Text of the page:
Hi Mynda, Thank you! I have managed to improve one of my reports with this neat trick. 🙂 The only thing I cannot figure out if there is a way to keep the chart on screen while I scroll down in the table (I have a long table on the left and the the chart on the right.) I tried to investigate and it seems it should be solvable by adding some VBA into the sheet but none of the examples I found actually worked. Do you have maybe an idea how to solve this?
Thank you in advance!
That’s a nice idea but I don’t have any VBA code I could point you to, sorry.
I prefer to make the table scrollable so you don’t have to use VBA. I teach this scrollable table using form control scroll bars in my Dashboard course. You can see an example in my le Tour de France Dashboard.
Hello Mynda, in your opinion is there a downfall in using (“”) vs ,NA in the formula? Are there any pros or cons in using one above the other?
=IF(H$20=FALSE,NA(),B22) will show #N/A in cell B22
=IF(H$20=FALSE,(“”),B22) will show a blank in cel B22
The downfall is when you’re using this data in a line chart. In a line chart a “” will display the line on the horizontal axis because Excel reads “” as zero. The only way to hide this line is to return #N/A as these errors don’t display a line in the chart.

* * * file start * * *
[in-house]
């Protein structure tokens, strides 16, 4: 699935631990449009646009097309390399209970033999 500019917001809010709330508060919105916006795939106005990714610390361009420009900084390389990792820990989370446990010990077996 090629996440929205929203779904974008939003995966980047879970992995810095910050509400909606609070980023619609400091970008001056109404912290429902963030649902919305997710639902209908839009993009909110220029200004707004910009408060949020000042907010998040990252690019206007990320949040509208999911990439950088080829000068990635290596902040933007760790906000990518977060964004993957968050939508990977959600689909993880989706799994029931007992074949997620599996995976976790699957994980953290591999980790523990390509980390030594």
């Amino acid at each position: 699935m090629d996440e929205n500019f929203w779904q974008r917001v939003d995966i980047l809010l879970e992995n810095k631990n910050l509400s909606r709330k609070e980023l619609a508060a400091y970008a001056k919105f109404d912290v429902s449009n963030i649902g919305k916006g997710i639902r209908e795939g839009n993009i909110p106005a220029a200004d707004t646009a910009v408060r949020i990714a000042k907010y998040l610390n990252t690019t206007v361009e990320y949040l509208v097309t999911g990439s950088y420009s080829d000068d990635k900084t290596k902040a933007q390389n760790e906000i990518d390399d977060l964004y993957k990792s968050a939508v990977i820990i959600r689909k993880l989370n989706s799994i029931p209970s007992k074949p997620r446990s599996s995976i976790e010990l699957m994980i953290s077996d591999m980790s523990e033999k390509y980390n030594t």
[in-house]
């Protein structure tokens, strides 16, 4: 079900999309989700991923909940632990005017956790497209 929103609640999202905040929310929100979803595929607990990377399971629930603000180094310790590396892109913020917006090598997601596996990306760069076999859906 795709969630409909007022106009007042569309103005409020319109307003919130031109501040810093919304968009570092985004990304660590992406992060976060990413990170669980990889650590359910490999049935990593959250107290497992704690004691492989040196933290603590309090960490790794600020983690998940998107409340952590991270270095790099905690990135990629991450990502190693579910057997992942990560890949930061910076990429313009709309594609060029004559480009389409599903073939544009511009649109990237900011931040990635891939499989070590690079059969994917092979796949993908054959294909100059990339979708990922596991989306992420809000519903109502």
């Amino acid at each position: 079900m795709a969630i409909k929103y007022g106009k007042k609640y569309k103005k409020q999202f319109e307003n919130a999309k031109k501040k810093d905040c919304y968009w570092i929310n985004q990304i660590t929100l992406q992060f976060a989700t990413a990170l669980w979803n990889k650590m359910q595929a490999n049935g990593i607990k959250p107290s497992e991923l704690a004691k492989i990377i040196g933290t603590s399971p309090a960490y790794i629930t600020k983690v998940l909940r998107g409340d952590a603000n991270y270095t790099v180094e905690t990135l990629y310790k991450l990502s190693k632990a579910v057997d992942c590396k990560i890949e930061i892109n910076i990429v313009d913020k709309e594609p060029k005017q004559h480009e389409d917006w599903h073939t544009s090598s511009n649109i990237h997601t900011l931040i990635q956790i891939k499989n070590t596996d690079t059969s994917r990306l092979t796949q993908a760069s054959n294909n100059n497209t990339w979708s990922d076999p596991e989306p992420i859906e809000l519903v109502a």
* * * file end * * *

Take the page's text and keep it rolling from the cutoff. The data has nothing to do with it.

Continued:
If you’re using column charts then you can use “”.
Thank you Mynda.
There is a major difference between those: #N/A values are ignored in charts, empty strings are displayed as gaps, which in most cases is not a desired behaviour. Of course, there may be situations when you want to see all results, you have to choose the one you need.
Thank you Catalin.
I like this idea but I’m wondering if it can be adapted when the data range is changing (let’s say it is a daily chart and there is additional data each day). Since slicers rely on pivot tables, they automatically resize. Any options?
You could use Dynamic Named Ranges and use these as your chart references so they grow as the data grows.
Note: when you use the dynamic named range in your chart source you also need to prefix it with the sheet name e.g. =Sheet!your_dynamic_named_range